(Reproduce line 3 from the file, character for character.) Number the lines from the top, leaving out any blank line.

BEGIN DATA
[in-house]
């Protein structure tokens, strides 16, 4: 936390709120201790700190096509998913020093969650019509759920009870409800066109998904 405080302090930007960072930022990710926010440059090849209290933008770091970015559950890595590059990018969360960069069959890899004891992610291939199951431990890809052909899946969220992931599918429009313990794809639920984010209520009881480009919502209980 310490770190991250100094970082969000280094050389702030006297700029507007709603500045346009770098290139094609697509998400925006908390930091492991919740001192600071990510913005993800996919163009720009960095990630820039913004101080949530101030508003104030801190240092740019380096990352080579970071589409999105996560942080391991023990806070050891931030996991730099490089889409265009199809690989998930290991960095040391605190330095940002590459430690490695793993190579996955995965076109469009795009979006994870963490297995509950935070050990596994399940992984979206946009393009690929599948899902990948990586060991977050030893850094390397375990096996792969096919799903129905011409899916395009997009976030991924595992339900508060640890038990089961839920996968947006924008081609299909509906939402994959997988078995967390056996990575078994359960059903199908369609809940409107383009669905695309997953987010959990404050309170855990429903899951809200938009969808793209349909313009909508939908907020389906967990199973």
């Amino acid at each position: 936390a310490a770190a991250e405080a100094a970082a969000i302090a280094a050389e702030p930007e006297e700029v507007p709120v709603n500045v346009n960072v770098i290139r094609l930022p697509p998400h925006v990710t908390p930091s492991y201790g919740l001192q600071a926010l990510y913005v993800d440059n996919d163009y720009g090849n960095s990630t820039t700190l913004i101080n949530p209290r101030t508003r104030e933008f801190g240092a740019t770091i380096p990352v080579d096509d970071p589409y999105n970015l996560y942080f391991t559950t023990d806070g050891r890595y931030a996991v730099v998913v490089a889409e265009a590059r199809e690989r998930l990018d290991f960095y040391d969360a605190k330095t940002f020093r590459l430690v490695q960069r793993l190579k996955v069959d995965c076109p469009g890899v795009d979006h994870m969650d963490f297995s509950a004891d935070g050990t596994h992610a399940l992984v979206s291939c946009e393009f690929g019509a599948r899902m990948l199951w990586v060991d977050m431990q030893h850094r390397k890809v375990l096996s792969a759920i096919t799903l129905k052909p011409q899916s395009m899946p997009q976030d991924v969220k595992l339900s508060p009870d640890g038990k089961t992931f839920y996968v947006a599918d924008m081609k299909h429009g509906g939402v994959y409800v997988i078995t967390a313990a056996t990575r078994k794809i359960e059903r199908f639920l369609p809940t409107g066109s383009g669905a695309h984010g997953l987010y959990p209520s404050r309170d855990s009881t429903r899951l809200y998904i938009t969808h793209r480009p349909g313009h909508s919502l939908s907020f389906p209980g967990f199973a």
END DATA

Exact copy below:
């Amino acid at each position: 936390a310490a770190a991250e405080a100094a970082a969000i302090a280094a050389e702030p930007e006297e700029v507007p709120v709603n500045v346009n960072v770098i290139r094609l930022p697509p998400h925006v990710t908390p930091s492991y201790g919740l001192q600071a926010l990510y913005v993800d440059n996919d163009y720009g090849n960095s990630t820039t700190l913004i101080n949530p209290r101030t508003r104030e933008f801190g240092a740019t770091i380096p990352v080579d096509d970071p589409y999105n970015l996560y942080f391991t559950t023990d806070g050891r890595y931030a996991v730099v998913v490089a889409e265009a590059r199809e690989r998930l990018d290991f960095y040391d969360a605190k330095t940002f020093r590459l430690v490695q960069r793993l190579k996955v069959d995965c076109p469009g890899v795009d979006h994870m969650d963490f297995s509950a004891d935070g050990t596994h992610a399940l992984v979206s291939c946009e393009f690929g019509a599948r899902m990948l199951w990586v060991d977050m431990q030893h850094r390397k890809v375990l096996s792969a759920i096919t799903l129905k052909p011409q899916s395009m899946p997009q976030d991924v969220k595992l339900s508060p009870d640890g038990k089961t992931f839920y996968v947006a599918d924008m081609k299909h429009g509906g939402v994959y409800v997988i078995t967390a313990a056996t990575r078994k794809i359960e059903r199908f639920l369609p809940t409107g066109s383009g669905a695309h984010g997953l987010y959990p209520s404050r309170d855990s009881t429903r899951l809200y998904i938009t969808h793209r480009p349909g313009h909508s919502l939908s907020f389906p209980g967990f199973a």